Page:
So that brings up the question of how society and professional sports leagues can better respond to criminal incidents to ensure that people seeing the conduct of athletes don’t come to see misconduct as a normal part of professional athletics. One possibility would be to increase suspensions.The suspensions the NFL has handed down for domestic violence have ranged from one game to 10. Perhaps full-season suspensions would more effectively send the message that domestic violence is not acceptable. It is also imperative that parents, siblings, and others have a similar influence on kids. It is possible to separate the bad eggs on the athletic fields from those who are working to make the world a better place, the kinds of people who should indeed be considered role models. It’s important that kids are taught that these individuals who do commit crimes or are bad husbands and parents do not reflect the true nature of professional athletics, despite what media coverage might indicate.
Just as there are bad individuals in every walk of life, there are certainly those in professional sports. Because of the unique platform that professional sports has in the United States, those individuals who make harmful decisions often have the public eye thrust upon them. It is important that society makes a distinction between those who should serve as role models, who perform with honor on and off the field, and those who shouldn’t be looked to as inspiration.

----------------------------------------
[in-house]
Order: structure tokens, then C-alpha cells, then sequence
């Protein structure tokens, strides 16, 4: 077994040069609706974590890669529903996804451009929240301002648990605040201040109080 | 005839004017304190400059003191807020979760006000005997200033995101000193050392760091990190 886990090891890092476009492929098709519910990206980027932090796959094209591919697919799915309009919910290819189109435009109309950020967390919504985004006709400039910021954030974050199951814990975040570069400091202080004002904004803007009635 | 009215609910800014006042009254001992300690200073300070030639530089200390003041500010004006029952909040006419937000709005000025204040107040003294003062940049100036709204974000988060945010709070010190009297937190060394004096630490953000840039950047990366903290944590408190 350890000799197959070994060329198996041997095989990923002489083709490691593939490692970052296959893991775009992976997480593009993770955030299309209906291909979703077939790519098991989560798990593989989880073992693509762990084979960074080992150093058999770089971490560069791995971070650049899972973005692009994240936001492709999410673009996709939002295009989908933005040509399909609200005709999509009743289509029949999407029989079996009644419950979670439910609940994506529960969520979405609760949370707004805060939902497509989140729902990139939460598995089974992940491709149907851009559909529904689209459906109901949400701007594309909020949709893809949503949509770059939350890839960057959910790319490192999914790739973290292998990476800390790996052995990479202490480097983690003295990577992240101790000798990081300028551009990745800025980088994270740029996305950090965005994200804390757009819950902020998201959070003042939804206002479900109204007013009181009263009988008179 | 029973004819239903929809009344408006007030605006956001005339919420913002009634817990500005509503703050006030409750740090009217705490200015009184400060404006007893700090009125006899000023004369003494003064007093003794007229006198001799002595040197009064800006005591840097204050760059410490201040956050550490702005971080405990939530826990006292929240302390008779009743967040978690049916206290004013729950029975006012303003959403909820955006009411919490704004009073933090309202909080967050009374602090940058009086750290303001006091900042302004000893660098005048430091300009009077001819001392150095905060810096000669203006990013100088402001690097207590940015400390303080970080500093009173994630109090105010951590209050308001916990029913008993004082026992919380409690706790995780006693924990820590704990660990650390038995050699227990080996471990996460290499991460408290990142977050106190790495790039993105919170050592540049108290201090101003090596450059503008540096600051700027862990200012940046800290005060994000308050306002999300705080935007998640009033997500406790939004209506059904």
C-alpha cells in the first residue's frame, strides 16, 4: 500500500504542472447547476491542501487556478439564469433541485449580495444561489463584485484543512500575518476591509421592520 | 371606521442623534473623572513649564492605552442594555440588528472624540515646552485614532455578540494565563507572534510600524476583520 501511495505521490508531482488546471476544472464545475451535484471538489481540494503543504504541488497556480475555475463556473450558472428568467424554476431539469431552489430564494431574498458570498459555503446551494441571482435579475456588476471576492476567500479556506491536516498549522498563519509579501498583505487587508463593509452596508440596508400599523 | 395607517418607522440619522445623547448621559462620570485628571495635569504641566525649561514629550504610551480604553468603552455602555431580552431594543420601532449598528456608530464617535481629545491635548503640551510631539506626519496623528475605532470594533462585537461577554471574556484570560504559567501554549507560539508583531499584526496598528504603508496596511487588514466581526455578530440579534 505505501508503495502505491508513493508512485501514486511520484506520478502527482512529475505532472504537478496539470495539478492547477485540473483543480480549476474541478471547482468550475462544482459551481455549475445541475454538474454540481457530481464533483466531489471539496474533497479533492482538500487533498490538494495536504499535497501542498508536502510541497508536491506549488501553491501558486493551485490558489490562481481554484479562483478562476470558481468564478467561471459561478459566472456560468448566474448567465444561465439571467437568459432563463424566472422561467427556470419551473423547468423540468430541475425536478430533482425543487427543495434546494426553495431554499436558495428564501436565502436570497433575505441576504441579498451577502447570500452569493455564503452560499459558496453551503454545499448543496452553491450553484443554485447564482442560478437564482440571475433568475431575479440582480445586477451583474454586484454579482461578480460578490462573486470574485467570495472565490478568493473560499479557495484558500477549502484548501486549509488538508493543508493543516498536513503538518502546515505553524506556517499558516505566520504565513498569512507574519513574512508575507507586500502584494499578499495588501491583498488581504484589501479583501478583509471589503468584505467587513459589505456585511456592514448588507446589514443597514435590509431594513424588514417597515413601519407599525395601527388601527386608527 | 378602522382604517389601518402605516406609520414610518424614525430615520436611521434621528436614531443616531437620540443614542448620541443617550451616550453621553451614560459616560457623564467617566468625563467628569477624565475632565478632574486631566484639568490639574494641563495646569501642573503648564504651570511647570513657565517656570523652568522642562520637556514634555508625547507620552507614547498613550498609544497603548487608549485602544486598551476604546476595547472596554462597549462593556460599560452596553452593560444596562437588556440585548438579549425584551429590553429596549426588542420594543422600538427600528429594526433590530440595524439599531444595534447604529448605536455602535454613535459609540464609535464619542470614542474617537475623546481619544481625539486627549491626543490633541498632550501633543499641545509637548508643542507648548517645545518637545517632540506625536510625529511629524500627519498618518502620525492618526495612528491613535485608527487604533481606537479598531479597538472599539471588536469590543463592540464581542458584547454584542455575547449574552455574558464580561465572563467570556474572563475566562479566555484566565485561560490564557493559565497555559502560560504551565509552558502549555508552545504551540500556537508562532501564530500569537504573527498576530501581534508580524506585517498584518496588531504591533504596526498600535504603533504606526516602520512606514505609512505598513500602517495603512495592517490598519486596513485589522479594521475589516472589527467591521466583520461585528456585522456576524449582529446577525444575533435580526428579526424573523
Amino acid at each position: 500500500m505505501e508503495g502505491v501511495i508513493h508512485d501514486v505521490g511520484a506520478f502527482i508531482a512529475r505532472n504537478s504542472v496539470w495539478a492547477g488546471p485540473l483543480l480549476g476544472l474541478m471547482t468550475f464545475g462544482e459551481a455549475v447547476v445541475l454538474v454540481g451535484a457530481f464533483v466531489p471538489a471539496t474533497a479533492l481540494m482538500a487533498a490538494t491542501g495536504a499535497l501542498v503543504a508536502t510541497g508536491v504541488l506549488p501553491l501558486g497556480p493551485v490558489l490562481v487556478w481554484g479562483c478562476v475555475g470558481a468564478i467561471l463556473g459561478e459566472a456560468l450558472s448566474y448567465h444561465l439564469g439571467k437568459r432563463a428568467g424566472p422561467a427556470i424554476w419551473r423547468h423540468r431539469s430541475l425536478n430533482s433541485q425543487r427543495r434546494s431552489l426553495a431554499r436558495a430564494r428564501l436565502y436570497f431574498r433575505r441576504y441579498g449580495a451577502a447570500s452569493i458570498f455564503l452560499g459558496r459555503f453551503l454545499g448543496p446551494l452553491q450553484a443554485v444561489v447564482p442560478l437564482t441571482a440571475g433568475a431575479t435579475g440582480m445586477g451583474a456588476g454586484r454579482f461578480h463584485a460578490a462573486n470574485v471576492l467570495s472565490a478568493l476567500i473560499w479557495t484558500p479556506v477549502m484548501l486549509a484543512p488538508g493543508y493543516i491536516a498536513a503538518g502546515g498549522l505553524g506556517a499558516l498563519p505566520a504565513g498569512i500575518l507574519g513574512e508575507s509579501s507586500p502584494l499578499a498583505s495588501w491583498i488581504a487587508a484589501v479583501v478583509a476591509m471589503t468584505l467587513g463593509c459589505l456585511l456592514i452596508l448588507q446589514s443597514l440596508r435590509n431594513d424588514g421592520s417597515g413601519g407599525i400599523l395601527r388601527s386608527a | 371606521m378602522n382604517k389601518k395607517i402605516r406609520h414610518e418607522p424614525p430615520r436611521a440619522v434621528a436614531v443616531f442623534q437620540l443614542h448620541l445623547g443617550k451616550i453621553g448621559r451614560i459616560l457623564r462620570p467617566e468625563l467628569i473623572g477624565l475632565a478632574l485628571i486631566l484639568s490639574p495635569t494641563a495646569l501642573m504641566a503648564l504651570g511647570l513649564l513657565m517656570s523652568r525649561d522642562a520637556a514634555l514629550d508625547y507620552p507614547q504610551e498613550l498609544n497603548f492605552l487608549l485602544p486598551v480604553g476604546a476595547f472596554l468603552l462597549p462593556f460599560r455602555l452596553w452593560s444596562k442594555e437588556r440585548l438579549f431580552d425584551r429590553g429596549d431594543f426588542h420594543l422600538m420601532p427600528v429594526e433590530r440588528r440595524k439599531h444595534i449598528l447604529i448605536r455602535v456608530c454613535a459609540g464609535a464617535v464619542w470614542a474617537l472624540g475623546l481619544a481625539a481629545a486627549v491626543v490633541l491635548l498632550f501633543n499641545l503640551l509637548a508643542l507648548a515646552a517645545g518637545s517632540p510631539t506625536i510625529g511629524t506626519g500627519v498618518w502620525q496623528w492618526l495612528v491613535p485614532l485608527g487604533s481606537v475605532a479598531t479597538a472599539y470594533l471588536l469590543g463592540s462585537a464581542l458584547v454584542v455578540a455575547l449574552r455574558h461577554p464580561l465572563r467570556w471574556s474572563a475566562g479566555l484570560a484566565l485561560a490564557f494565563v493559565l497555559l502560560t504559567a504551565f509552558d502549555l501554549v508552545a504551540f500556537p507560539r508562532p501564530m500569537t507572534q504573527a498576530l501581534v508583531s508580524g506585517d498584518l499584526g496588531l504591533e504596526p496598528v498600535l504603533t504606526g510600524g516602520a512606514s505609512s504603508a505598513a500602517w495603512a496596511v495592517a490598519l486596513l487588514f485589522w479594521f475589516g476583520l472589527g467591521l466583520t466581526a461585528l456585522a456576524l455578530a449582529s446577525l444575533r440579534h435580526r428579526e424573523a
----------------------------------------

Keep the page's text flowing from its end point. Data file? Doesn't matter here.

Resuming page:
1 Comment

  1. I enjoyed reading the article, clearly substantial research was done, especially noting the statistic of higher violent crime rates among pro athletes. While it wasn’t specifically stated, I’m going to assume this is true since NFLers have had substantially more arrests than counterparts in other sports. This brings up a serious question. What is the cause? My thoughts would lean toward a combination of reasons. Culture is certainly one, and thoughts of numerous Title IX lawsuits against the NCAA shedding light on disturbing recruiting practices springs readily to mind. But another factor unique to football is the constant rattling of the brain that is believed to lead to CTE which is known to cause erratic behavior. Even more disturbing is that advanced CTE was found in the brain of Aaron Hernandez at the age of 27 who last played football at age 24. He began playing at 6 or 8 years of age and began showing signs of violent and erratic behavior while at the University of Florida. He was likely given a pass because of his talent as a deadly disease consumed his rational mind. How much of his behavior can be attributed to this will likely be subject for debate for quite sometime. But, the kids who look up to athletes and football players in particular may be putting themselves at risk for the same types of brain damage by starting earlier and earlier in the sport. For most of the brains examined by Boston University the worst cases of CTE were found in those who’d played the longest, and not necessarily the men who suffered the greatest numbers of diagnosed concussions, leading researchers to believe that it’s the small jarring hits that come on nearly every play that are doing the most damage.